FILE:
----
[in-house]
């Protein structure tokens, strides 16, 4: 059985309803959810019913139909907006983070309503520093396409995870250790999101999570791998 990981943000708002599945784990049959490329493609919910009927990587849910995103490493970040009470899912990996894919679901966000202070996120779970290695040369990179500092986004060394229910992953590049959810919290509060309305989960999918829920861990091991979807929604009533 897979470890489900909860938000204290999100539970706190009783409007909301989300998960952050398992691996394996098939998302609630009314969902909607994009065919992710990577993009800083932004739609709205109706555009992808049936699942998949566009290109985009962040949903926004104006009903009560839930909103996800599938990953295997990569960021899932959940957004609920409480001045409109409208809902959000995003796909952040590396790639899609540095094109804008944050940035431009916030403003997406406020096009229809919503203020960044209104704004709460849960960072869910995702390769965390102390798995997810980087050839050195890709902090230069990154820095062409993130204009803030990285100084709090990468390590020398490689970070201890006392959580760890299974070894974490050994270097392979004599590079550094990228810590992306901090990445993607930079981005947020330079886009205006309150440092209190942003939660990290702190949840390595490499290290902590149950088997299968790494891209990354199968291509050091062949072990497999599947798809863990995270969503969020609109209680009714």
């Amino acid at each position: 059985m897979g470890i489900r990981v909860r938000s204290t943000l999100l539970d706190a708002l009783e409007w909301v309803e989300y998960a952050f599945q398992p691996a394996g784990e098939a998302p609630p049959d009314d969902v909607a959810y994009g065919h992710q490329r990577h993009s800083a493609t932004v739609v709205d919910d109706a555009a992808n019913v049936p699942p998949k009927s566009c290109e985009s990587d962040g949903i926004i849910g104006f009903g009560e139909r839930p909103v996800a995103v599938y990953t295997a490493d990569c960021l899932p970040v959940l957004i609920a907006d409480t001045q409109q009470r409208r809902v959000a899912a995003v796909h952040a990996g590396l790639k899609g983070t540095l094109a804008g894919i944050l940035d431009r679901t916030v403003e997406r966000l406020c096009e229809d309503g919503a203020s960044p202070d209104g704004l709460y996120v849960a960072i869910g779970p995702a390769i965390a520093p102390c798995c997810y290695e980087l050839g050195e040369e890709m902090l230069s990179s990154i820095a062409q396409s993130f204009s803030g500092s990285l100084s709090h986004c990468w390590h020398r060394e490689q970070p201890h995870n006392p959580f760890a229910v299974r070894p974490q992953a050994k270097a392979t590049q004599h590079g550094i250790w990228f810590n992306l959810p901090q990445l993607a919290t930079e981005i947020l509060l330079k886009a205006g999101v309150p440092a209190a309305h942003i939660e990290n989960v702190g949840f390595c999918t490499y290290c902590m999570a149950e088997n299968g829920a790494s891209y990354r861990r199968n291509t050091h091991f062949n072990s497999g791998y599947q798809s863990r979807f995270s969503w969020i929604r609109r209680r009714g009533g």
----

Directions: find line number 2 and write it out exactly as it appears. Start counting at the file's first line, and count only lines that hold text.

């Protein structure tokens, strides 16, 4: 059985309803959810019913139909907006983070309503520093396409995870250790999101999570791998 990981943000708002599945784990049959490329493609919910009927990587849910995103490493970040009470899912990996894919679901966000202070996120779970290695040369990179500092986004060394229910992953590049959810919290509060309305989960999918829920861990091991979807929604009533 897979470890489900909860938000204290999100539970706190009783409007909301989300998960952050398992691996394996098939998302609630009314969902909607994009065919992710990577993009800083932004739609709205109706555009992808049936699942998949566009290109985009962040949903926004104006009903009560839930909103996800599938990953295997990569960021899932959940957004609920409480001045409109409208809902959000995003796909952040590396790639899609540095094109804008944050940035431009916030403003997406406020096009229809919503203020960044209104704004709460849960960072869910995702390769965390102390798995997810980087050839050195890709902090230069990154820095062409993130204009803030990285100084709090990468390590020398490689970070201890006392959580760890299974070894974490050994270097392979004599590079550094990228810590992306901090990445993607930079981005947020330079886009205006309150440092209190942003939660990290702190949840390595490499290290902590149950088997299968790494891209990354199968291509050091062949072990497999599947798809863990995270969503969020609109209680009714």